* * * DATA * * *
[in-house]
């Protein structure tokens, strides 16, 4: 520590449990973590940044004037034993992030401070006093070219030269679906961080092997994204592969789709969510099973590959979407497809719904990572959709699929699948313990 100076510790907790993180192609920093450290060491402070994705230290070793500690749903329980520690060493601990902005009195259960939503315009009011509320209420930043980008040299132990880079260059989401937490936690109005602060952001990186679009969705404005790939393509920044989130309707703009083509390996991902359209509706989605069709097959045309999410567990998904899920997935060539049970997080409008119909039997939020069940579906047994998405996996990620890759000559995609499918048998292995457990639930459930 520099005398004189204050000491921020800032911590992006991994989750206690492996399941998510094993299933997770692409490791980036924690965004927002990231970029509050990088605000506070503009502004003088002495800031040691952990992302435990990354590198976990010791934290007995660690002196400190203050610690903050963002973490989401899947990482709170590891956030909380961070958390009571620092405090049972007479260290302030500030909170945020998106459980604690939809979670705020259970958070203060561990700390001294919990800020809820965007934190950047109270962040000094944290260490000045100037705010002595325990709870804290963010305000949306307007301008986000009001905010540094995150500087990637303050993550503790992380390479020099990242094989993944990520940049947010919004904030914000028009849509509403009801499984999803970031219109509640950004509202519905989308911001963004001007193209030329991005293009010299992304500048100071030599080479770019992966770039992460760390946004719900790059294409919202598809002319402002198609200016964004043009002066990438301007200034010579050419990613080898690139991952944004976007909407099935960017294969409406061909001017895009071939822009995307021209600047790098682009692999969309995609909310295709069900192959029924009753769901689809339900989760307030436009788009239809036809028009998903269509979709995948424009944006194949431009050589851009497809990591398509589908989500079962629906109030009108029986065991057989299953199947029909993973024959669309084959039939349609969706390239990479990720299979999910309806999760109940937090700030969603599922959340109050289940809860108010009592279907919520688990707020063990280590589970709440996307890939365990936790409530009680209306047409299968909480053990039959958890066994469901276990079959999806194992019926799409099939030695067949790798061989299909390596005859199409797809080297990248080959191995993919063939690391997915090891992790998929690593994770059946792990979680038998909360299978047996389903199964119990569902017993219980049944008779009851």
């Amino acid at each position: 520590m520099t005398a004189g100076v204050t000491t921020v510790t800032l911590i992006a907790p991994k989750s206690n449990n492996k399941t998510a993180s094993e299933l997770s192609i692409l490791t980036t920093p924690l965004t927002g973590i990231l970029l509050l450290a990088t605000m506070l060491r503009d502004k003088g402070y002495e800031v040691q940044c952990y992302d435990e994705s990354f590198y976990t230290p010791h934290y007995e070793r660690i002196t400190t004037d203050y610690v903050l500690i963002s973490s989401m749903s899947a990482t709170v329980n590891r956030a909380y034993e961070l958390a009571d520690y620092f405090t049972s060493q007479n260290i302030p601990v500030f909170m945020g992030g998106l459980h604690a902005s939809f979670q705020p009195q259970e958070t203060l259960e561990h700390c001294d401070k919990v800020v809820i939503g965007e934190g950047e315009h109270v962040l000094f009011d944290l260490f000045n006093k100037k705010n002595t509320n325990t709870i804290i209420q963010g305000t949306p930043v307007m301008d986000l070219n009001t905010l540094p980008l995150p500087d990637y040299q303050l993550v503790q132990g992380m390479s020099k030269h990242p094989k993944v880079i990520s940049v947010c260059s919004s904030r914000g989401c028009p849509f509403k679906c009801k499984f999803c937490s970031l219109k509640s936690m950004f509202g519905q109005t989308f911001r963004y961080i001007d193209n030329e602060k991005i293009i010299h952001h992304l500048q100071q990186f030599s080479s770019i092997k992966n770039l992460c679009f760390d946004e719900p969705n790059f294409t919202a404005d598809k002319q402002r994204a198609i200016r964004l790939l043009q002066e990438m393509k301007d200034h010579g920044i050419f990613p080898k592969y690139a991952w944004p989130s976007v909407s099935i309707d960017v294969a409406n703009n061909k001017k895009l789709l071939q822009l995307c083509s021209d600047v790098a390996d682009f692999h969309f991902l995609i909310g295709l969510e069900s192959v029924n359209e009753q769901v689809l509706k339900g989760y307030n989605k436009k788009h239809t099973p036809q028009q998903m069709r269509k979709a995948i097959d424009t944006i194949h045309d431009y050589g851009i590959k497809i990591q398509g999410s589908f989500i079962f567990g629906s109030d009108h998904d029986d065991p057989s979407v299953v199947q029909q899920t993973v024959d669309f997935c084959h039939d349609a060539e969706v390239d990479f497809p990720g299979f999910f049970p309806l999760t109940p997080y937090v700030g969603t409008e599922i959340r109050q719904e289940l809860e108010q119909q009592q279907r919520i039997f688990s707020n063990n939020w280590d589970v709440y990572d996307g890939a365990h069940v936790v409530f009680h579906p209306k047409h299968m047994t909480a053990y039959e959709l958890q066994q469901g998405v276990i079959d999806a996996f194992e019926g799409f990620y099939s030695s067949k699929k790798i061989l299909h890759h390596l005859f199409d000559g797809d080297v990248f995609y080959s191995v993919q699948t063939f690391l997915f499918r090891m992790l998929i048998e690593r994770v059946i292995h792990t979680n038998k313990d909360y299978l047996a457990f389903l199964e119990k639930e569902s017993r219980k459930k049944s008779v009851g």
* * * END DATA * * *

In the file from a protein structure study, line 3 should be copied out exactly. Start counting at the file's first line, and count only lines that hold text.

């Amino acid at each position: 520590m520099t005398a004189g100076v204050t000491t921020v510790t800032l911590i992006a907790p991994k989750s206690n449990n492996k399941t998510a993180s094993e299933l997770s192609i692409l490791t980036t920093p924690l965004t927002g973590i990231l970029l509050l450290a990088t605000m506070l060491r503009d502004k003088g402070y002495e800031v040691q940044c952990y992302d435990e994705s990354f590198y976990t230290p010791h934290y007995e070793r660690i002196t400190t004037d203050y610690v903050l500690i963002s973490s989401m749903s899947a990482t709170v329980n590891r956030a909380y034993e961070l958390a009571d520690y620092f405090t049972s060493q007479n260290i302030p601990v500030f909170m945020g992030g998106l459980h604690a902005s939809f979670q705020p009195q259970e958070t203060l259960e561990h700390c001294d401070k919990v800020v809820i939503g965007e934190g950047e315009h109270v962040l000094f009011d944290l260490f000045n006093k100037k705010n002595t509320n325990t709870i804290i209420q963010g305000t949306p930043v307007m301008d986000l070219n009001t905010l540094p980008l995150p500087d990637y040299q303050l993550v503790q132990g992380m390479s020099k030269h990242p094989k993944v880079i990520s940049v947010c260059s919004s904030r914000g989401c028009p849509f509403k679906c009801k499984f999803c937490s970031l219109k509640s936690m950004f509202g519905q109005t989308f911001r963004y961080i001007d193209n030329e602060k991005i293009i010299h952001h992304l500048q100071q990186f030599s080479s770019i092997k992966n770039l992460c679009f760390d946004e719900p969705n790059f294409t919202a404005d598809k002319q402002r994204a198609i200016r964004l790939l043009q002066e990438m393509k301007d200034h010579g920044i050419f990613p080898k592969y690139a991952w944004p989130s976007v909407s099935i309707d960017v294969a409406n703009n061909k001017k895009l789709l071939q822009l995307c083509s021209d600047v790098a390996d682009f692999h969309f991902l995609i909310g295709l969510e069900s192959v029924n359209e009753q769901v689809l509706k339900g989760y307030n989605k436009k788009h239809t099973p036809q028009q998903m069709r269509k979709a995948i097959d424009t944006i194949h045309d431009y050589g851009i590959k497809i990591q398509g999410s589908f989500i079962f567990g629906s109030d009108h998904d029986d065991p057989s979407v299953v199947q029909q899920t993973v024959d669309f997935c084959h039939d349609a060539e969706v390239d990479f497809p990720g299979f999910f049970p309806l999760t109940p997080y937090v700030g969603t409008e599922i959340r109050q719904e289940l809860e108010q119909q009592q279907r919520i039997f688990s707020n063990n939020w280590d589970v709440y990572d996307g890939a365990h069940v936790v409530f009680h579906p209306k047409h299968m047994t909480a053990y039959e959709l958890q066994q469901g998405v276990i079959d999806a996996f194992e019926g799409f990620y099939s030695s067949k699929k790798i061989l299909h890759h390596l005859f199409d000559g797809d080297v990248f995609y080959s191995v993919q699948t063939f690391l997915f499918r090891m992790l998929i048998e690593r994770v059946i292995h792990t979680n038998k313990d909360y299978l047996a457990f389903l199964e119990k639930e569902s017993r219980k459930k049944s008779v009851g």